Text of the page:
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*From*: John Denker <jsd@av8n.com>*Date*: Mon, 06 Oct 2014 12:24:15 -0700

On 10/06/2014 11:45 AM, Jeffrey Schnick wrote:

It would be better to say that being closed under multiplications

means that the cross product of any two vectors, each of which is an

element of the set, is also an element of the set.

Right.

I would add that contrary to the wording of the subject

line, no vector is "closed". It is the /set/ that is

closed (with respect to a given operation).

Closure is a concept that comes up a lot in /group theory/.

However, in the context of the cross-product operator, a

closed set of vectors does not form a group. The group

axioms require an identity element, which is lacking here.

==============

Whenever you see a cross product, you should ask yourself

if the physics would be better expressed in terms of a

/wedge/ product. The answer is almost always "yes".

If you do that, you can set up a system that is not only

closed but forms a group. In three dimensions, a basis

for the group will contain

-- one scalar grade 0

-- three vectors grade 1

-- three pseudovectors grade 2

-- one pseudoscalar grade 3

for a total of 2^3 blades, which is the right answer.

To this way of looking at it, a set consisting of grade=1

vectors is /never/ closed under the wedge product operation,

because the wedge product of two vectors is a grade=2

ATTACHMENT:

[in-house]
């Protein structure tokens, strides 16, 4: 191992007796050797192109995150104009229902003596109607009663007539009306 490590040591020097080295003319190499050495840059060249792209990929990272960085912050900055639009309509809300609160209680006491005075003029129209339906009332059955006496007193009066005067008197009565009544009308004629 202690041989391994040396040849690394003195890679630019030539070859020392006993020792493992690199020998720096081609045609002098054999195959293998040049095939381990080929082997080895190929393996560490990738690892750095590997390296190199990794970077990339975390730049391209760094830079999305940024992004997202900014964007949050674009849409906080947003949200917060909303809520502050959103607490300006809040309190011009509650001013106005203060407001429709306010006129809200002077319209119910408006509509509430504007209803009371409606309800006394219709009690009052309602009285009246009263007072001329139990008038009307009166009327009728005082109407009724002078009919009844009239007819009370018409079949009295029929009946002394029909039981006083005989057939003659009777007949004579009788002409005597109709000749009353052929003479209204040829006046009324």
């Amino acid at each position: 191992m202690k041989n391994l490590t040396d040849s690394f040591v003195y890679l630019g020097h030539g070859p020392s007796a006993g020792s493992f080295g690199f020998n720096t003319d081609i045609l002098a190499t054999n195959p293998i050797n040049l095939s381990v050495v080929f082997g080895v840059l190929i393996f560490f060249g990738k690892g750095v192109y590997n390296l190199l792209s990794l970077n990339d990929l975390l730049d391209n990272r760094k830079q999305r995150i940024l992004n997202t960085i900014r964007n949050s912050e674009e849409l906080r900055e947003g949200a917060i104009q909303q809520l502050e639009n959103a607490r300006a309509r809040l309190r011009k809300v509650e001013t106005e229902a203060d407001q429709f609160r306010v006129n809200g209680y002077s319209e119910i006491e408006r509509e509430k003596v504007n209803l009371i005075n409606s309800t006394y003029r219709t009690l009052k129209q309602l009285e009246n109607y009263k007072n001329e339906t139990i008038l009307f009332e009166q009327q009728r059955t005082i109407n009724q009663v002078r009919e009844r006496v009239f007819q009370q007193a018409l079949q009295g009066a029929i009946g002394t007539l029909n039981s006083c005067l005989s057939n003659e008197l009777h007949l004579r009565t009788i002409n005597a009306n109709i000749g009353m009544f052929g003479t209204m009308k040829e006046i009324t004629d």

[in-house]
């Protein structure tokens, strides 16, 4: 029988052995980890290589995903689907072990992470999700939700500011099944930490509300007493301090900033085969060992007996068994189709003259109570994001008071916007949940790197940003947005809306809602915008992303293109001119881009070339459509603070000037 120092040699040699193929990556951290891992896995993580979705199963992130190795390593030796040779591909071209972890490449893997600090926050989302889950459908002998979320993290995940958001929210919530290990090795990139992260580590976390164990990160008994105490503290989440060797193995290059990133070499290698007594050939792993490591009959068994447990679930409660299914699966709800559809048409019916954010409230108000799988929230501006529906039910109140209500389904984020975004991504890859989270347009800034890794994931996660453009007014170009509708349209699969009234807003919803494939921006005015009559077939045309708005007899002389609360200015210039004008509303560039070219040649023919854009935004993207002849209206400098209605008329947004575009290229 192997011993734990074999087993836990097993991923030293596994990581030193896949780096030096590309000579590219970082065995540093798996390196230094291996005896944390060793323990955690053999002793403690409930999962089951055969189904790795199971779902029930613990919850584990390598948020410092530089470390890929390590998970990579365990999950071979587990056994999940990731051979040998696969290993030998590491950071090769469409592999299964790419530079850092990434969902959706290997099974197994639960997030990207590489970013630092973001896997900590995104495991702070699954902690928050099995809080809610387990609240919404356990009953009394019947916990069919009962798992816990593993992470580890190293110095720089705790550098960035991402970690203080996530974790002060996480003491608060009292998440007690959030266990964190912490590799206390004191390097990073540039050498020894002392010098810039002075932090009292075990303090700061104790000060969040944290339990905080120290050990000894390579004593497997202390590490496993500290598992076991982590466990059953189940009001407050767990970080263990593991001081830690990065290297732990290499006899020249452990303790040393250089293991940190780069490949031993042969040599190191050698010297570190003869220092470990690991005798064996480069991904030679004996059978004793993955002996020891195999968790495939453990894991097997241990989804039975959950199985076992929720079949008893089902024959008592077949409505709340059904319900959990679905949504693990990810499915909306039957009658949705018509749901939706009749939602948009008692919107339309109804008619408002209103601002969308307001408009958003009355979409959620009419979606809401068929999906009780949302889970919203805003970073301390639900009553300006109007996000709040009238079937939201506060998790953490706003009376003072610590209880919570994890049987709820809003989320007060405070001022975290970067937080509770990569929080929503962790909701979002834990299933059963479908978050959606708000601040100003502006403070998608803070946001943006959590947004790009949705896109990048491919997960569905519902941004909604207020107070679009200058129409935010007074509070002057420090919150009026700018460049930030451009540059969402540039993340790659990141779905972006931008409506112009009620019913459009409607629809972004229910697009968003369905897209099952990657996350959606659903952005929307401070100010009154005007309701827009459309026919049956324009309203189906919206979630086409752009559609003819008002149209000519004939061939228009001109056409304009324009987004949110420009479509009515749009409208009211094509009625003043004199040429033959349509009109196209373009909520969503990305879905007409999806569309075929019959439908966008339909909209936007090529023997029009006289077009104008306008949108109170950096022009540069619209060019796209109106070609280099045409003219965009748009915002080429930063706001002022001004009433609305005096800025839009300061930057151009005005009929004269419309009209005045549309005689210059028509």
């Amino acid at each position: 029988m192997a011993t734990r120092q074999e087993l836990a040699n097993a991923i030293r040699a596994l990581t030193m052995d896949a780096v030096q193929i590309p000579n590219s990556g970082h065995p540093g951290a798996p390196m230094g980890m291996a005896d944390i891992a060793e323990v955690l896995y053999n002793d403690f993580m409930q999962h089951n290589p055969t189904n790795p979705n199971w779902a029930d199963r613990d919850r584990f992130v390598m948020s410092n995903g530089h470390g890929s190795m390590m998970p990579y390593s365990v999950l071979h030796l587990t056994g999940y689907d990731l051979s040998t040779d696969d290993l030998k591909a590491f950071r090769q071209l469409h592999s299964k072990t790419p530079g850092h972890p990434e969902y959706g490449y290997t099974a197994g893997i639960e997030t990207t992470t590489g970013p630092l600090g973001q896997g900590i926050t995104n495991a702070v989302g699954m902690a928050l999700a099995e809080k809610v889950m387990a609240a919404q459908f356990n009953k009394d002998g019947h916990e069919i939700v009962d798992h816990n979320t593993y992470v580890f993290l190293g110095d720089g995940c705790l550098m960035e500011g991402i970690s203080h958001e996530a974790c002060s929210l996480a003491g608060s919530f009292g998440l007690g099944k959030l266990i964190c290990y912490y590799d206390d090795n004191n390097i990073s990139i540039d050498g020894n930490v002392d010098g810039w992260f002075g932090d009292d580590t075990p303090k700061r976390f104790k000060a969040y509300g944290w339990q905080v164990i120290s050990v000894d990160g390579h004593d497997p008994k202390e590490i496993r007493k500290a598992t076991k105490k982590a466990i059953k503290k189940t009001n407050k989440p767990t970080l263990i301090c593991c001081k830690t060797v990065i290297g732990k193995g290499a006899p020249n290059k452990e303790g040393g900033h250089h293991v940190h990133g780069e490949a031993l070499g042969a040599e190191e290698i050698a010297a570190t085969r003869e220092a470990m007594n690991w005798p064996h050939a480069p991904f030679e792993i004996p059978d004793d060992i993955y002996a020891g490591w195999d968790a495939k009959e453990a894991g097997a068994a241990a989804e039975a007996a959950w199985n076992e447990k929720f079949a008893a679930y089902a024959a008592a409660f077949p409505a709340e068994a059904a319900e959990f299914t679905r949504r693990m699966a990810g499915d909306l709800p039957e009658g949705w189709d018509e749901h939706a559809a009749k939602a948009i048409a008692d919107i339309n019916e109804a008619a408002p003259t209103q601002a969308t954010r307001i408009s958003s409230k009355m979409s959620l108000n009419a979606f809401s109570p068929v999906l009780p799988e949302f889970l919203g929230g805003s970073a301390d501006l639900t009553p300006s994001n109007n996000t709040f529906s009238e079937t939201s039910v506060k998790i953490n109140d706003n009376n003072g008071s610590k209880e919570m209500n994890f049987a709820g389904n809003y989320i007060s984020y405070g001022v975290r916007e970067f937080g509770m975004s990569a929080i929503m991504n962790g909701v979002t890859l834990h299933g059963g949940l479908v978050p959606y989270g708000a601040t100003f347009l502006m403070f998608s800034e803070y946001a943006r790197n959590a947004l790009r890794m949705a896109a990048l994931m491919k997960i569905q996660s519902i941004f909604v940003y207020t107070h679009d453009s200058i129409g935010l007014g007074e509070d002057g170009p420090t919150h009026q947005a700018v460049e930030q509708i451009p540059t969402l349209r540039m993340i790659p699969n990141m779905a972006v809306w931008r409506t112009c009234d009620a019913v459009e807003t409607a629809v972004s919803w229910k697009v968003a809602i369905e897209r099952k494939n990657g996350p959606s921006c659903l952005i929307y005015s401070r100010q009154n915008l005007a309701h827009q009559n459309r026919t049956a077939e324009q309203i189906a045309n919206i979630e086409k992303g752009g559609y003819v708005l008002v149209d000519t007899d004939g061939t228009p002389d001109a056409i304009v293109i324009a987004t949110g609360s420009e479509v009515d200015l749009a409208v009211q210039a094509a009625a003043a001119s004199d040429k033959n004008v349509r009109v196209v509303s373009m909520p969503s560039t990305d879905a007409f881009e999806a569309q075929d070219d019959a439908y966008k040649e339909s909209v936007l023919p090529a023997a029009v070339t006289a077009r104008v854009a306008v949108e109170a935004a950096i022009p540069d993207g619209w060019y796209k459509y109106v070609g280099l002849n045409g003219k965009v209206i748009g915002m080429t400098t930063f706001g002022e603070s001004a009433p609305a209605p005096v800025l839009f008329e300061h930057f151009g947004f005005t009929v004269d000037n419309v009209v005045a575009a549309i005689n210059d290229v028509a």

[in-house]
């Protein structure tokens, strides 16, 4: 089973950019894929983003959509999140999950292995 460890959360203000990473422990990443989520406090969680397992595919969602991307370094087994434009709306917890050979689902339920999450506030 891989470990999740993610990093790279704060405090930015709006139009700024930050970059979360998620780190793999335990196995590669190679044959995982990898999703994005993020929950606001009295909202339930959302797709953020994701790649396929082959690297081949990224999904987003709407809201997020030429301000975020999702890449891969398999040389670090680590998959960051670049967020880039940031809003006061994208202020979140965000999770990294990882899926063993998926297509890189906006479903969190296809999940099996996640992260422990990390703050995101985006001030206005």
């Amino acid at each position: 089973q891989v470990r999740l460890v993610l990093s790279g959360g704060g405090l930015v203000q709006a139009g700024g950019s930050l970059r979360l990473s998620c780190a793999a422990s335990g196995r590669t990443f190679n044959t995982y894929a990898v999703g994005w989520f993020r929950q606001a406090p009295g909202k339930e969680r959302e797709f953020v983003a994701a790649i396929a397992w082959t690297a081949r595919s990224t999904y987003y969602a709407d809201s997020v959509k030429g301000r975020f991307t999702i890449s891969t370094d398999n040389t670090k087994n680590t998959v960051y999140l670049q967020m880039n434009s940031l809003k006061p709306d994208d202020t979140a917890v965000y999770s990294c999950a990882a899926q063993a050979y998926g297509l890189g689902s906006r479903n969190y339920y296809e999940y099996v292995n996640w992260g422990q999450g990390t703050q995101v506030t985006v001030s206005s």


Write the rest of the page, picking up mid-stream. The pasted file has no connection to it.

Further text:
pseudovector. On the other side of the same coin, the

set of grade=1 vectors is never closed under the dot

product operation either, because the dot product of two

vectors is a grade=0 scalar.

If you include all 8 blades, the set is closed, and forms

a group. Forsooth it's more than a group, it's an /algebra/

i.e. Clifford algebra.

===========

Very unlike the cross product, the wedge product generalizes

to any number of dimensions, not just 3 dimensions. There

are tremendous applications in d=2 and d=4. For a discussion

of why this is useful, see

https://www.av8n.com/physics/clifford-intro.htm

**References**:**[Phys-L] carbon wars***From:*John Denker <jsd@av8n.com>

**Re: [Phys-L] carbon wars***From:*"Folkerts, Timothy J" <FolkertsT@bartonccc.edu>

**Re: [Phys-L] carbon wars***From:*John Denker <jsd@av8n.com>

**Re: [Phys-L] carbon wars***From:*Ze'ev Wurman <zeev@ieee.org>

**Re: [Phys-L] carbon wars***From:*"Folkerts, Timothy J" <FolkertsT@bartonccc.edu>

**Re: [Phys-L] carbon wars***From:*John Denker <jsd@av8n.com>

**Re: [Phys-L] carbon wars***From:*"Folkerts, Timothy J" <FolkertsT@bartonccc.edu>

**Re: [Phys-L] carbon wars***From:*"Craig Lucanus" <lucanus@iinet.net.au>

**[Phys-L] closed vectors***From:*Paul Lulai <plulai@stanthony.k12.mn.us>

**Re: [Phys-L] closed vectors***From:*Jeffrey Schnick <JSchnick@Anselm.Edu>

**Re: [Phys-L] closed vectors***From:*Jeffrey Schnick <JSchnick@Anselm.Edu>

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